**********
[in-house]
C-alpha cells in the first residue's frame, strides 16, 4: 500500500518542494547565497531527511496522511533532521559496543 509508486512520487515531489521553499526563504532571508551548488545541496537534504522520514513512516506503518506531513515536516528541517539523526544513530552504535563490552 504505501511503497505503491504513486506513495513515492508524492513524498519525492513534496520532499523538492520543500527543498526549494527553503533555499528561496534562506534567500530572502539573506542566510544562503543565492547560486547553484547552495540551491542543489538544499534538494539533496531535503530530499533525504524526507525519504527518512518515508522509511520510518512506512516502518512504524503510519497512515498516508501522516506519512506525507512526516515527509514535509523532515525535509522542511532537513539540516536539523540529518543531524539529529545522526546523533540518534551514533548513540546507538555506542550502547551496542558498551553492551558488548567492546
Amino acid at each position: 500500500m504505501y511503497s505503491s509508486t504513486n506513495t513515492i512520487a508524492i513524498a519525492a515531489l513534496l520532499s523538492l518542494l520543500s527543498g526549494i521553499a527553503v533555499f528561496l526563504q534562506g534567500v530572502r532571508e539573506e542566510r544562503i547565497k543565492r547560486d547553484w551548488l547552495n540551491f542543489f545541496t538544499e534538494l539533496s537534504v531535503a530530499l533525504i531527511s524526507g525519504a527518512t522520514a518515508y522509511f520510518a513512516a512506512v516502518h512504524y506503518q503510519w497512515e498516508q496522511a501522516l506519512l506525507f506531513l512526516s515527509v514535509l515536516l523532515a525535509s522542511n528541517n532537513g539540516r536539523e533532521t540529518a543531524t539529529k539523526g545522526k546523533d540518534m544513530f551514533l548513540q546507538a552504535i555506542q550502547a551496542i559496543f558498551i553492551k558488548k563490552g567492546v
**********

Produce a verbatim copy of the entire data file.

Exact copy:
[in-house]
C-alpha cells in the first residue's frame, strides 16, 4: 500500500518542494547565497531527511496522511533532521559496543 509508486512520487515531489521553499526563504532571508551548488545541496537534504522520514513512516506503518506531513515536516528541517539523526544513530552504535563490552 504505501511503497505503491504513486506513495513515492508524492513524498519525492513534496520532499523538492520543500527543498526549494527553503533555499528561496534562506534567500530572502539573506542566510544562503543565492547560486547553484547552495540551491542543489538544499534538494539533496531535503530530499533525504524526507525519504527518512518515508522509511520510518512506512516502518512504524503510519497512515498516508501522516506519512506525507512526516515527509514535509523532515525535509522542511532537513539540516536539523540529518543531524539529529545522526546523533540518534551514533548513540546507538555506542550502547551496542558498551553492551558488548567492546
Amino acid at each position: 500500500m504505501y511503497s505503491s509508486t504513486n506513495t513515492i512520487a508524492i513524498a519525492a515531489l513534496l520532499s523538492l518542494l520543500s527543498g526549494i521553499a527553503v533555499f528561496l526563504q534562506g534567500v530572502r532571508e539573506e542566510r544562503i547565497k543565492r547560486d547553484w551548488l547552495n540551491f542543489f545541496t538544499e534538494l539533496s537534504v531535503a530530499l533525504i531527511s524526507g525519504a527518512t522520514a518515508y522509511f520510518a513512516a512506512v516502518h512504524y506503518q503510519w497512515e498516508q496522511a501522516l506519512l506525507f506531513l512526516s515527509v514535509l515536516l523532515a525535509s522542511n528541517n532537513g539540516r536539523e533532521t540529518a543531524t539529529k539523526g545522526k546523533d540518534m544513530f551514533l548513540q546507538a552504535i555506542q550502547a551496542i559496543f558498551i553492551k558488548k563490552g567492546v